Bassinet vs. Crib: Where to Put the Baby

Filed under: Baby Essentials, Gear Guides: Babies, Sleep

crib

Over the years, the baby bassinet or cradle has come to be considered less of a nursery necessity. Credit: Getty Images

So, you're planning for a new baby. You know you'll need a crib for at least a couple of years, until it's time for a "big kid" bed -- but what about when the baby is brand new? Over the years, the baby bassinet or cradle has come to be considered less of a nursery necessity; because it only gets use for a few weeks, many parents choose to go straight to a full-sized crib. That's fine, according to the American Academy of Pediatrics, as long as you place the baby to sleep on her back wearing a sleeper, with no heavy blankets, pillows or crib bumpers. Still, there are reasons why using a bassinet might be a good choice for you.


A bassinet's small size allows it to be easily placed next to a bed. Unless you have a huge bedroom, chances are adding a full-sized crib by the bed is out of the question. It's recommended that newborns sleep in the same room as their parents for the first few weeks -- about the same amount of time a bassinet or baby cradle is useful as a baby bed -- especially if the mother is nursing. This allows for the baby to be checked on frequently during the night, and just having the baby in the same room early on can help give parents peace of mind.

It's easier to place a newborn into a bassinet. The high sides of a crib mean you may have to lean over them if the sides don't come down. You can place the baby in the bassinet from a sitting position on a chair or bed, if necessary, which is a benefit while the mother is recovering from the delivery, especially if she had a C-section.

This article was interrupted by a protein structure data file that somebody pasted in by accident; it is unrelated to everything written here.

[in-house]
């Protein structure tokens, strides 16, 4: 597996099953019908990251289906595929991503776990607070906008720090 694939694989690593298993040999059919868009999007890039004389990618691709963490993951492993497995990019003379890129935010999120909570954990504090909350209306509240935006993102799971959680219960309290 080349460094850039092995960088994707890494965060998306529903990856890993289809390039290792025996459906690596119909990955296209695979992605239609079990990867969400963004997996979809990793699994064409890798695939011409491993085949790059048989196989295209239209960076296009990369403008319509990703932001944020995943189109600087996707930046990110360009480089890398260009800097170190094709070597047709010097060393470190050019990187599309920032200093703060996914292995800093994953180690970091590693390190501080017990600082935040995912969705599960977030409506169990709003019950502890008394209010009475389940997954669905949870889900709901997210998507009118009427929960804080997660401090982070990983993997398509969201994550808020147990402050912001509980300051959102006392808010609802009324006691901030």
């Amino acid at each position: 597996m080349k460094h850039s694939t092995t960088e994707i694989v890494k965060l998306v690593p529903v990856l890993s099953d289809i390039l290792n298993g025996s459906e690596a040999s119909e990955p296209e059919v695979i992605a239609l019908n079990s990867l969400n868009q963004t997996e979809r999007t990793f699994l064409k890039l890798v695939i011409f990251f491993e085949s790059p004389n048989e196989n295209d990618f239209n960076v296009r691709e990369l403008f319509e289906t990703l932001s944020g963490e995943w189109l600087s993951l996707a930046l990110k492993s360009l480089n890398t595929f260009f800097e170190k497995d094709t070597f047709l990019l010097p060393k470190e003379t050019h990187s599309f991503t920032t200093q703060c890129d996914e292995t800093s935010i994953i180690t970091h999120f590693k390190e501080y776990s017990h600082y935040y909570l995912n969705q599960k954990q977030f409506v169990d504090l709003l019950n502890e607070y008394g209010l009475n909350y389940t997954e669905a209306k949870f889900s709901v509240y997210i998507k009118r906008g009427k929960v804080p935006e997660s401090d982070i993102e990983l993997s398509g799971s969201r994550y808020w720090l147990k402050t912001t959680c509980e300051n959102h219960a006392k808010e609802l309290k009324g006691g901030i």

There is little room for the baby to move around. Although, truthfully, a swaddled newborn isn't going to be any more mobile in a crib than a baby bassinet, psychologically you may prefer the small size of a bassinet or baby cradle.

Bassinets can be portable, unlike most cribs, allowing you to move the baby's bed to any part of the house for nap time. Portable bassinets are also convenient for visiting friends and family those first few weeks. To get the most out of your baby bassinet, look for a model such as a Badger Basket Portable Bassinet 'n Cradle, which converts to a toy box after the baby outgrows it.

You may have inherited an heirloom cradle or bassinet, or found an antique baby cradle you've fallen in love with. In most cases, the beautiful old cradle is safe to use. Be sure the mattress pad fits snugly; in addition, an old-fashioned wooden cradle shouldn't have hazards such as protruding hardware or legs that might give out, and check to make sure that any paint is not lead-based. If you do use an older bassinet, make sure it meets the current safety guidelines.

If you decide against purchasing a bassinet for your baby, don't feel guilty. Bassinets are not recommended by most pediatric experts in lieu of cribs -- it's the parents' choice. What is really important is that you don't put hazards like pillows and blankets in with the baby, that you make sure that the bassinet or crib you use is not under recall and/or meets safety requirements and that you keep an eye on your baby as much as you can while she sleeps.

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Start by teaching him that it is safe to do so.